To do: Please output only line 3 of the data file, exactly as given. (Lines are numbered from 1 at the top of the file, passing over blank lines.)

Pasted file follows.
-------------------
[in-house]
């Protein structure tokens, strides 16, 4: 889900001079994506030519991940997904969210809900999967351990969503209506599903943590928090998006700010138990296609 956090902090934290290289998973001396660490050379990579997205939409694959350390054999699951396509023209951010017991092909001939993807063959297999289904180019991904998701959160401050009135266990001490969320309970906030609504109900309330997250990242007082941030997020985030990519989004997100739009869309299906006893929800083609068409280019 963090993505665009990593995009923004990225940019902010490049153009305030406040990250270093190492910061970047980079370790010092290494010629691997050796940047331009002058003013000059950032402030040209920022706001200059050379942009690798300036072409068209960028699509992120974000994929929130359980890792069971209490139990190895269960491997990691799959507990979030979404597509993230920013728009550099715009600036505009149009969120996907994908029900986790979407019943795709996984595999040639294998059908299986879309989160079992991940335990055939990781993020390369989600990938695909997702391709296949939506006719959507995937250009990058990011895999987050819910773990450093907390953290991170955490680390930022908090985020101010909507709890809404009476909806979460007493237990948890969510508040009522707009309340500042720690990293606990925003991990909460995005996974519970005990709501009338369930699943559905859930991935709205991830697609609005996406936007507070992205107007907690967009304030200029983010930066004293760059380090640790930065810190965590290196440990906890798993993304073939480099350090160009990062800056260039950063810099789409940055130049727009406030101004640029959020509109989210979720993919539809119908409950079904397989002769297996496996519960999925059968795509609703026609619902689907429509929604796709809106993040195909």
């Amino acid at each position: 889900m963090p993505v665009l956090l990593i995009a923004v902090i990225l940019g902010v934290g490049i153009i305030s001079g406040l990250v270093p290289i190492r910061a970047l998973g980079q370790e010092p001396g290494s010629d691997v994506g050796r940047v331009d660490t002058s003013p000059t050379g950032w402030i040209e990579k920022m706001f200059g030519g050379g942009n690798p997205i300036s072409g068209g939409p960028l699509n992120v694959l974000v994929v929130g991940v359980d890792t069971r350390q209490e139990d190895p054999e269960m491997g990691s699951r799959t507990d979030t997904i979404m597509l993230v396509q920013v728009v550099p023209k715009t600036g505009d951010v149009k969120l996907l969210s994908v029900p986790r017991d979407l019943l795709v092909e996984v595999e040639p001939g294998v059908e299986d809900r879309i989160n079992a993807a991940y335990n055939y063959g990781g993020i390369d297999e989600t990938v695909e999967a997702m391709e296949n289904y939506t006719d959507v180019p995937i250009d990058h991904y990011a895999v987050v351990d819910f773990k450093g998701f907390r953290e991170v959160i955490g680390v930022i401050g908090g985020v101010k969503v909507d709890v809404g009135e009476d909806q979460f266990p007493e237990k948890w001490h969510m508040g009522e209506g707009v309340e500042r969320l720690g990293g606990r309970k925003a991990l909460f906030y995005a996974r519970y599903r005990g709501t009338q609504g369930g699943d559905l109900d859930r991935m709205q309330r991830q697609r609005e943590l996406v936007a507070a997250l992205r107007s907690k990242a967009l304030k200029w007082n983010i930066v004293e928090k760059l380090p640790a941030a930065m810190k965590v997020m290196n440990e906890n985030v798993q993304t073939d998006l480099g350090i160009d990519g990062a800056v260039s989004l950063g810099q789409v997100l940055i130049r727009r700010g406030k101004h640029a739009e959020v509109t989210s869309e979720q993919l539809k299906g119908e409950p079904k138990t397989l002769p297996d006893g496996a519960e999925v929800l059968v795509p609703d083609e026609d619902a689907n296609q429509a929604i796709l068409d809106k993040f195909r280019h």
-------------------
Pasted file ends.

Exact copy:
């Amino acid at each position: 889900m963090p993505v665009l956090l990593i995009a923004v902090i990225l940019g902010v934290g490049i153009i305030s001079g406040l990250v270093p290289i190492r910061a970047l998973g980079q370790e010092p001396g290494s010629d691997v994506g050796r940047v331009d660490t002058s003013p000059t050379g950032w402030i040209e990579k920022m706001f200059g030519g050379g942009n690798p997205i300036s072409g068209g939409p960028l699509n992120v694959l974000v994929v929130g991940v359980d890792t069971r350390q209490e139990d190895p054999e269960m491997g990691s699951r799959t507990d979030t997904i979404m597509l993230v396509q920013v728009v550099p023209k715009t600036g505009d951010v149009k969120l996907l969210s994908v029900p986790r017991d979407l019943l795709v092909e996984v595999e040639p001939g294998v059908e299986d809900r879309i989160n079992a993807a991940y335990n055939y063959g990781g993020i390369d297999e989600t990938v695909e999967a997702m391709e296949n289904y939506t006719d959507v180019p995937i250009d990058h991904y990011a895999v987050v351990d819910f773990k450093g998701f907390r953290e991170v959160i955490g680390v930022i401050g908090g985020v101010k969503v909507d709890v809404g009135e009476d909806q979460f266990p007493e237990k948890w001490h969510m508040g009522e209506g707009v309340e500042r969320l720690g990293g606990r309970k925003a991990l909460f906030y995005a996974r519970y599903r005990g709501t009338q609504g369930g699943d559905l109900d859930r991935m709205q309330r991830q697609r609005e943590l996406v936007a507070a997250l992205r107007s907690k990242a967009l304030k200029w007082n983010i930066v004293e928090k760059l380090p640790a941030a930065m810190k965590v997020m290196n440990e906890n985030v798993q993304t073939d998006l480099g350090i160009d990519g990062a800056v260039s989004l950063g810099q789409v997100l940055i130049r727009r700010g406030k101004h640029a739009e959020v509109t989210s869309e979720q993919l539809k299906g119908e409950p079904k138990t397989l002769p297996d006893g496996a519960e999925v929800l059968v795509p609703d083609e026609d619902a689907n296609q429509a929604i796709l068409d809106k993040f195909r280019h």